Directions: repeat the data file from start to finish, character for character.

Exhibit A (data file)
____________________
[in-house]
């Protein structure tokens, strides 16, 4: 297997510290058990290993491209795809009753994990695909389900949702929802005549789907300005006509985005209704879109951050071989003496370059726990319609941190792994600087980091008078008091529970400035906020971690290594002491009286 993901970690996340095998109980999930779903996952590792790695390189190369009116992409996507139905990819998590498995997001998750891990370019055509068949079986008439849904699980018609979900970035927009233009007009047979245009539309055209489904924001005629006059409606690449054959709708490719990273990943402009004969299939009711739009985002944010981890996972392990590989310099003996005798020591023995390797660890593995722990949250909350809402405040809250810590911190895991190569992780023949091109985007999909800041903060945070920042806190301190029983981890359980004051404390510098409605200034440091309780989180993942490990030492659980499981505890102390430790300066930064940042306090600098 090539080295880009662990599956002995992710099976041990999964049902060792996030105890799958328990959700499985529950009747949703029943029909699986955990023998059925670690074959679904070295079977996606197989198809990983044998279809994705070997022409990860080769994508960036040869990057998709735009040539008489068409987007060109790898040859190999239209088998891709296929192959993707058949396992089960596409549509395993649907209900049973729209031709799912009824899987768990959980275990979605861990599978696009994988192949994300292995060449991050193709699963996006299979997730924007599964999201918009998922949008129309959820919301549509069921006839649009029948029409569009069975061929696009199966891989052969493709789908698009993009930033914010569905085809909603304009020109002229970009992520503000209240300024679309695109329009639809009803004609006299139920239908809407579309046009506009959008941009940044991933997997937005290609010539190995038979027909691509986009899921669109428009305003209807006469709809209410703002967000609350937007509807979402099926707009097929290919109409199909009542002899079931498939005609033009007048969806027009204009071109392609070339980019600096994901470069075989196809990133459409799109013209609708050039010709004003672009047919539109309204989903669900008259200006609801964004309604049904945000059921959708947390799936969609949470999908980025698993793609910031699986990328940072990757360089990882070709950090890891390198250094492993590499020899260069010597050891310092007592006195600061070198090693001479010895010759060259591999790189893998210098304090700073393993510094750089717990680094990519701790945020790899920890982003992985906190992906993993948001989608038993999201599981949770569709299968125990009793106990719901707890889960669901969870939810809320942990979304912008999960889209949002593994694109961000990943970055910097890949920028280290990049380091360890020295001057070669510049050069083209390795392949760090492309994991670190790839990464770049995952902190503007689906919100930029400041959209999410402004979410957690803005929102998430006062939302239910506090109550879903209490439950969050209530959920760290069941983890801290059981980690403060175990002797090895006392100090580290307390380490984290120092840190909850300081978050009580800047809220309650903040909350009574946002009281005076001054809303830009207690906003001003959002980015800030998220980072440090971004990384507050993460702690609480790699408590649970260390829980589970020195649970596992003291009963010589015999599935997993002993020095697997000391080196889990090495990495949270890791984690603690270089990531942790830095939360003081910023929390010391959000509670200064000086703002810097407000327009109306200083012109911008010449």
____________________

[in-house]
């Protein structure tokens, strides 16, 4: 297997510290058990290993491209795809009753994990695909389900949702929802005549789907300005006509985005209704879109951050071989003496370059726990319609941190792994600087980091008078008091529970400035906020971690290594002491009286 993901970690996340095998109980999930779903996952590792790695390189190369009116992409996507139905990819998590498995997001998750891990370019055509068949079986008439849904699980018609979900970035927009233009007009047979245009539309055209489904924001005629006059409606690449054959709708490719990273990943402009004969299939009711739009985002944010981890996972392990590989310099003996005798020591023995390797660890593995722990949250909350809402405040809250810590911190895991190569992780023949091109985007999909800041903060945070920042806190301190029983981890359980004051404390510098409605200034440091309780989180993942490990030492659980499981505890102390430790300066930064940042306090600098 090539080295880009662990599956002995992710099976041990999964049902060792996030105890799958328990959700499985529950009747949703029943029909699986955990023998059925670690074959679904070295079977996606197989198809990983044998279809994705070997022409990860080769994508960036040869990057998709735009040539008489068409987007060109790898040859190999239209088998891709296929192959993707058949396992089960596409549509395993649907209900049973729209031709799912009824899987768990959980275990979605861990599978696009994988192949994300292995060449991050193709699963996006299979997730924007599964999201918009998922949008129309959820919301549509069921006839649009029948029409569009069975061929696009199966891989052969493709789908698009993009930033914010569905085809909603304009020109002229970009992520503000209240300024679309695109329009639809009803004609006299139920239908809407579309046009506009959008941009940044991933997997937005290609010539190995038979027909691509986009899921669109428009305003209807006469709809209410703002967000609350937007509807979402099926707009097929290919109409199909009542002899079931498939005609033009007048969806027009204009071109392609070339980019600096994901470069075989196809990133459409799109013209609708050039010709004003672009047919539109309204989903669900008259200006609801964004309604049904945000059921959708947390799936969609949470999908980025698993793609910031699986990328940072990757360089990882070709950090890891390198250094492993590499020899260069010597050891310092007592006195600061070198090693001479010895010759060259591999790189893998210098304090700073393993510094750089717990680094990519701790945020790899920890982003992985906190992906993993948001989608038993999201599981949770569709299968125990009793106990719901707890889960669901969870939810809320942990979304912008999960889209949002593994694109961000990943970055910097890949920028280290990049380091360890020295001057070669510049050069083209390795392949760090492309994991670190790839990464770049995952902190503007689906919100930029400041959209999410402004979410957690803005929102998430006062939302239910506090109550879903209490439950969050209530959920760290069941983890801290059981980690403060175990002797090895006392100090580290307390380490984290120092840190909850300081978050009580800047809220309650903040909350009574946002009281005076001054809303830009207690906003001003959002980015800030998220980072440090971004990384507050993460702690609480790699408590649970260390829980589970020195649970596992003291009963010589015999599935997993002993020095697997000391080196889990090495990495949270890791984690603690270089990531942790830095939360003081910023929390010391959000509670200064000086703002810097407000327009109306200083012109911008010449």